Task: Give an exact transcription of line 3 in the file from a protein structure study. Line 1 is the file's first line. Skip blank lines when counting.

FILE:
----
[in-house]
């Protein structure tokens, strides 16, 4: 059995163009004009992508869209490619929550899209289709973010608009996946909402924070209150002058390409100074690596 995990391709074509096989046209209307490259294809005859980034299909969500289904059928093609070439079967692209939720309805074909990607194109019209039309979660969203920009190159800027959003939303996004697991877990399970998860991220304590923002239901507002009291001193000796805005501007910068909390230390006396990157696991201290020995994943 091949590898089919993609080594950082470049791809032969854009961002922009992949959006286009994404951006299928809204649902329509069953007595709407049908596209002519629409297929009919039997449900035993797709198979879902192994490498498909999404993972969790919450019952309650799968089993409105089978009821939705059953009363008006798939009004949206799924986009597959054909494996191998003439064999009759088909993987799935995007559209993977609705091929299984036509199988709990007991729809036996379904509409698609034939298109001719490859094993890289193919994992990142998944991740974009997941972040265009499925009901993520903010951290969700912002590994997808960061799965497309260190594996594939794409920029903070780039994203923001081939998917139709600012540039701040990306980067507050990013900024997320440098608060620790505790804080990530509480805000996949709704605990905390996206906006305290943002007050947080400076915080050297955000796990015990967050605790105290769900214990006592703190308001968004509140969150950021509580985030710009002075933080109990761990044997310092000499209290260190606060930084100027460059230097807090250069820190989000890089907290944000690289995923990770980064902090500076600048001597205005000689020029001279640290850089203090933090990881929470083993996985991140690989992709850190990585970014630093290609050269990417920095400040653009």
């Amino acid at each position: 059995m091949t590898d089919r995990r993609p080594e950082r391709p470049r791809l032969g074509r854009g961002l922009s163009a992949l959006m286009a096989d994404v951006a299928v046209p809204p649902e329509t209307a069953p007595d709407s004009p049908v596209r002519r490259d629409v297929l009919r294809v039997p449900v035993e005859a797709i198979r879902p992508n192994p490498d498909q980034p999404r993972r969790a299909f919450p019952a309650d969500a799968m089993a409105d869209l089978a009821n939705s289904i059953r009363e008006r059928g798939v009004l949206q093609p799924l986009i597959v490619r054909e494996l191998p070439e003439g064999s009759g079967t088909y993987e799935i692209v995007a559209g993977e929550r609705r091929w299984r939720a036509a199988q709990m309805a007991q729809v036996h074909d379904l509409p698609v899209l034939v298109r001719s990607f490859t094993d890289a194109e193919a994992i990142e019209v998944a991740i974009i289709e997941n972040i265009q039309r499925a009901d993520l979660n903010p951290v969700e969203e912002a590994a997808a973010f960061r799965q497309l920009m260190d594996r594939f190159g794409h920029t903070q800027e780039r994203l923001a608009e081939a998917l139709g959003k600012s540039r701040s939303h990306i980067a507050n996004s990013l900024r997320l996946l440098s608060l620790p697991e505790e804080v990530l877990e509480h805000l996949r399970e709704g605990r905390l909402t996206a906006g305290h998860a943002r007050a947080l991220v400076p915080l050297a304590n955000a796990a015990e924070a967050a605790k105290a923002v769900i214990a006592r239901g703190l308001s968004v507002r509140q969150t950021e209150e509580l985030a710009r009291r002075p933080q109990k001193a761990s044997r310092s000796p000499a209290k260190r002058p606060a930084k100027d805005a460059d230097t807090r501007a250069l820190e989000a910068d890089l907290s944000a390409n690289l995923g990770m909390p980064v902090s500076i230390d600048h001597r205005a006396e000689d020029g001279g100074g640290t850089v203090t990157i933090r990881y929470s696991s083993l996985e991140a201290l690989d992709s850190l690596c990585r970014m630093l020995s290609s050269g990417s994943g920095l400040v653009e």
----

């Amino acid at each position: 059995m091949t590898d089919r995990r993609p080594e950082r391709p470049r791809l032969g074509r854009g961002l922009s163009a992949l959006m286009a096989d994404v951006a299928v046209p809204p649902e329509t209307a069953p007595d709407s004009p049908v596209r002519r490259d629409v297929l009919r294809v039997p449900v035993e005859a797709i198979r879902p992508n192994p490498d498909q980034p999404r993972r969790a299909f919450p019952a309650d969500a799968m089993a409105d869209l089978a009821n939705s289904i059953r009363e008006r059928g798939v009004l949206q093609p799924l986009i597959v490619r054909e494996l191998p070439e003439g064999s009759g079967t088909y993987e799935i692209v995007a559209g993977e929550r609705r091929w299984r939720a036509a199988q709990m309805a007991q729809v036996h074909d379904l509409p698609v899209l034939v298109r001719s990607f490859t094993d890289a194109e193919a994992i990142e019209v998944a991740i974009i289709e997941n972040i265009q039309r499925a009901d993520l979660n903010p951290v969700e969203e912002a590994a997808a973010f960061r799965q497309l920009m260190d594996r594939f190159g794409h920029t903070q800027e780039r994203l923001a608009e081939a998917l139709g959003k600012s540039r701040s939303h990306i980067a507050n996004s990013l900024r997320l996946l440098s608060l620790p697991e505790e804080v990530l877990e509480h805000l996949r399970e709704g605990r905390l909402t996206a906006g305290h998860a943002r007050a947080l991220v400076p915080l050297a304590n955000a796990a015990e924070a967050a605790k105290a923002v769900i214990a006592r239901g703190l308001s968004v507002r509140q969150t950021e209150e509580l985030a710009r009291r002075p933080q109990k001193a761990s044997r310092s000796p000499a209290k260190r002058p606060a930084k100027d805005a460059d230097t807090r501007a250069l820190e989000a910068d890089l907290s944000a390409n690289l995923g990770m909390p980064v902090s500076i230390d600048h001597r205005a006396e000689d020029g001279g100074g640290t850089v203090t990157i933090r990881y929470s696991s083993l996985e991140a201290l690989d992709s850190l690596c990585r970014m630093l020995s290609s050269g990417s994943g920095l400040v653009e």